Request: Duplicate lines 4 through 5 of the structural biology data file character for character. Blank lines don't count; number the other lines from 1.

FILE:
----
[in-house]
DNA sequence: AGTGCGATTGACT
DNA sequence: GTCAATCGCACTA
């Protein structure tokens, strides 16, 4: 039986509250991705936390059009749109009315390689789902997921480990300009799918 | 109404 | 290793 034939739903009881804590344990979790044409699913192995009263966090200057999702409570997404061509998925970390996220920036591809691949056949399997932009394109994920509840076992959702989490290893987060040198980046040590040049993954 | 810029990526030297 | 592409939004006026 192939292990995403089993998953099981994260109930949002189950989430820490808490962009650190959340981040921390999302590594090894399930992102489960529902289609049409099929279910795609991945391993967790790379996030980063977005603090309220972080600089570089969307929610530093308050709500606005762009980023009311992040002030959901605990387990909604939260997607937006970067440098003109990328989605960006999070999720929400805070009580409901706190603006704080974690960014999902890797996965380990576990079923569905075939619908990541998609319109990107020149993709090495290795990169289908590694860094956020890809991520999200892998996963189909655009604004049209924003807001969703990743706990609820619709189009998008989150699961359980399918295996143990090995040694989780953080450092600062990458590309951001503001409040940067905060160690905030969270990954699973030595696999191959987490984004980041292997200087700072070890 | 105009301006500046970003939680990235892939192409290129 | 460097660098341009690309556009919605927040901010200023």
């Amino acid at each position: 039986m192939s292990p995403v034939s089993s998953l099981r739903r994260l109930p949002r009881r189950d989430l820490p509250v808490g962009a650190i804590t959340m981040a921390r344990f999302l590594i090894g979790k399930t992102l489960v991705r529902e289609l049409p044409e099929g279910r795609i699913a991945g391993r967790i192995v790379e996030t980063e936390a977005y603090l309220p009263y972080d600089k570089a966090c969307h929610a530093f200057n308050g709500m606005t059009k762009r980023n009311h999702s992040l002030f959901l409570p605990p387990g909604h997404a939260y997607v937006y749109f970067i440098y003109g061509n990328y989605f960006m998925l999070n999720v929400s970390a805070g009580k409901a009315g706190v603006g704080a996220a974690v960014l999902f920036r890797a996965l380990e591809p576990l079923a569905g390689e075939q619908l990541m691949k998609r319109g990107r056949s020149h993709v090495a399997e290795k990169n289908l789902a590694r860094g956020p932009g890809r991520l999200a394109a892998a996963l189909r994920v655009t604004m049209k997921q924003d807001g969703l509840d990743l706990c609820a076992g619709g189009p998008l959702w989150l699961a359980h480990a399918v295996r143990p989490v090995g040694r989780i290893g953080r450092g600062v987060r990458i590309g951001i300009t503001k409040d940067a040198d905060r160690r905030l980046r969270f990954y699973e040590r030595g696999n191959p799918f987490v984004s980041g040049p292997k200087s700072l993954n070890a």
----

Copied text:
């Protein structure tokens, strides 16, 4: 039986509250991705936390059009749109009315390689789902997921480990300009799918 | 109404 | 290793 034939739903009881804590344990979790044409699913192995009263966090200057999702409570997404061509998925970390996220920036591809691949056949399997932009394109994920509840076992959702989490290893987060040198980046040590040049993954 | 810029990526030297 | 592409939004006026 192939292990995403089993998953099981994260109930949002189950989430820490808490962009650190959340981040921390999302590594090894399930992102489960529902289609049409099929279910795609991945391993967790790379996030980063977005603090309220972080600089570089969307929610530093308050709500606005762009980023009311992040002030959901605990387990909604939260997607937006970067440098003109990328989605960006999070999720929400805070009580409901706190603006704080974690960014999902890797996965380990576990079923569905075939619908990541998609319109990107020149993709090495290795990169289908590694860094956020890809991520999200892998996963189909655009604004049209924003807001969703990743706990609820619709189009998008989150699961359980399918295996143990090995040694989780953080450092600062990458590309951001503001409040940067905060160690905030969270990954699973030595696999191959987490984004980041292997200087700072070890 | 105009301006500046970003939680990235892939192409290129 | 460097660098341009690309556009919605927040901010200023």
């Amino acid at each position: 039986m192939s292990p995403v034939s089993s998953l099981r739903r994260l109930p949002r009881r189950d989430l820490p509250v808490g962009a650190i804590t959340m981040a921390r344990f999302l590594i090894g979790k399930t992102l489960v991705r529902e289609l049409p044409e099929g279910r795609i699913a991945g391993r967790i192995v790379e996030t980063e936390a977005y603090l309220p009263y972080d600089k570089a966090c969307h929610a530093f200057n308050g709500m606005t059009k762009r980023n009311h999702s992040l002030f959901l409570p605990p387990g909604h997404a939260y997607v937006y749109f970067i440098y003109g061509n990328y989605f960006m998925l999070n999720v929400s970390a805070g009580k409901a009315g706190v603006g704080a996220a974690v960014l999902f920036r890797a996965l380990e591809p576990l079923a569905g390689e075939q619908l990541m691949k998609r319109g990107r056949s020149h993709v090495a399997e290795k990169n289908l789902a590694r860094g956020p932009g890809r991520l999200a394109a892998a996963l189909r994920v655009t604004m049209k997921q924003d807001g969703l509840d990743l706990c609820a076992g619709g189009p998008l959702w989150l699961a359980h480990a399918v295996r143990p989490v090995g040694r989780i290893g953080r450092g600062v987060r990458i590309g951001i300009t503001k409040d940067a040198d905060r160690r905030l980046r969270f990954y699973e040590r030595g696999n191959p799918f987490v984004s980041g040049p292997k200087s700072l993954n070890a």